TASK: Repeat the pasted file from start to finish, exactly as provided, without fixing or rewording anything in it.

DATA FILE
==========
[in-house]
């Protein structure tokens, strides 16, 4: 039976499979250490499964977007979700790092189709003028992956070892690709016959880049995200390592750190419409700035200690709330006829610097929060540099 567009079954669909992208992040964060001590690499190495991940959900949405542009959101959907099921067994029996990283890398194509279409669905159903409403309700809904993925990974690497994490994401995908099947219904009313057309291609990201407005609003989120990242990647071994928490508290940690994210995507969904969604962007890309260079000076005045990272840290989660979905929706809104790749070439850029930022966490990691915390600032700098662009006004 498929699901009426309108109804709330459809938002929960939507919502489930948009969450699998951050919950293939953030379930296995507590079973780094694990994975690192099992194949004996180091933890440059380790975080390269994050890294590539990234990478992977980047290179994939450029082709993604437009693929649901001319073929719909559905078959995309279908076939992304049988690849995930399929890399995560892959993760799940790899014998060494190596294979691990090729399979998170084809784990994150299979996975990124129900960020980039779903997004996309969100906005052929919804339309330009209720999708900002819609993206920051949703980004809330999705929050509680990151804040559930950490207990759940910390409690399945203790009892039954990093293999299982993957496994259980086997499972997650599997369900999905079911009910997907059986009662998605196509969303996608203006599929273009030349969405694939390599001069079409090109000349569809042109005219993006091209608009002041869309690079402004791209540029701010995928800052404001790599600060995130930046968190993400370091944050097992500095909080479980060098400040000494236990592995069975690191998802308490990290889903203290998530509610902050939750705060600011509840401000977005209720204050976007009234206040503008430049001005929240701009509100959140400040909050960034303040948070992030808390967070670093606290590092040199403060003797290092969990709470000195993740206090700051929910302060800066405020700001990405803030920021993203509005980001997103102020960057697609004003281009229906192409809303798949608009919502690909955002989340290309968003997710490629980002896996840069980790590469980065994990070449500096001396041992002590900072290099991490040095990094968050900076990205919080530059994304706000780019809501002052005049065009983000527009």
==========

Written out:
[in-house]
């Protein structure tokens, strides 16, 4: 039976499979250490499964977007979700790092189709003028992956070892690709016959880049995200390592750190419409700035200690709330006829610097929060540099 567009079954669909992208992040964060001590690499190495991940959900949405542009959101959907099921067994029996990283890398194509279409669905159903409403309700809904993925990974690497994490994401995908099947219904009313057309291609990201407005609003989120990242990647071994928490508290940690994210995507969904969604962007890309260079000076005045990272840290989660979905929706809104790749070439850029930022966490990691915390600032700098662009006004 498929699901009426309108109804709330459809938002929960939507919502489930948009969450699998951050919950293939953030379930296995507590079973780094694990994975690192099992194949004996180091933890440059380790975080390269994050890294590539990234990478992977980047290179994939450029082709993604437009693929649901001319073929719909559905078959995309279908076939992304049988690849995930399929890399995560892959993760799940790899014998060494190596294979691990090729399979998170084809784990994150299979996975990124129900960020980039779903997004996309969100906005052929919804339309330009209720999708900002819609993206920051949703980004809330999705929050509680990151804040559930950490207990759940910390409690399945203790009892039954990093293999299982993957496994259980086997499972997650599997369900999905079911009910997907059986009662998605196509969303996608203006599929273009030349969405694939390599001069079409090109000349569809042109005219993006091209608009002041869309690079402004791209540029701010995928800052404001790599600060995130930046968190993400370091944050097992500095909080479980060098400040000494236990592995069975690191998802308490990290889903203290998530509610902050939750705060600011509840401000977005209720204050976007009234206040503008430049001005929240701009509100959140400040909050960034303040948070992030808390967070670093606290590092040199403060003797290092969990709470000195993740206090700051929910302060800066405020700001990405803030920021993203509005980001997103102020960057697609004003281009229906192409809303798949608009919502690909955002989340290309968003997710490629980002896996840069980790590469980065994990070449500096001396041992002590900072290099991490040095990094968050900076990205919080530059994304706000780019809501002052005049065009983000527009």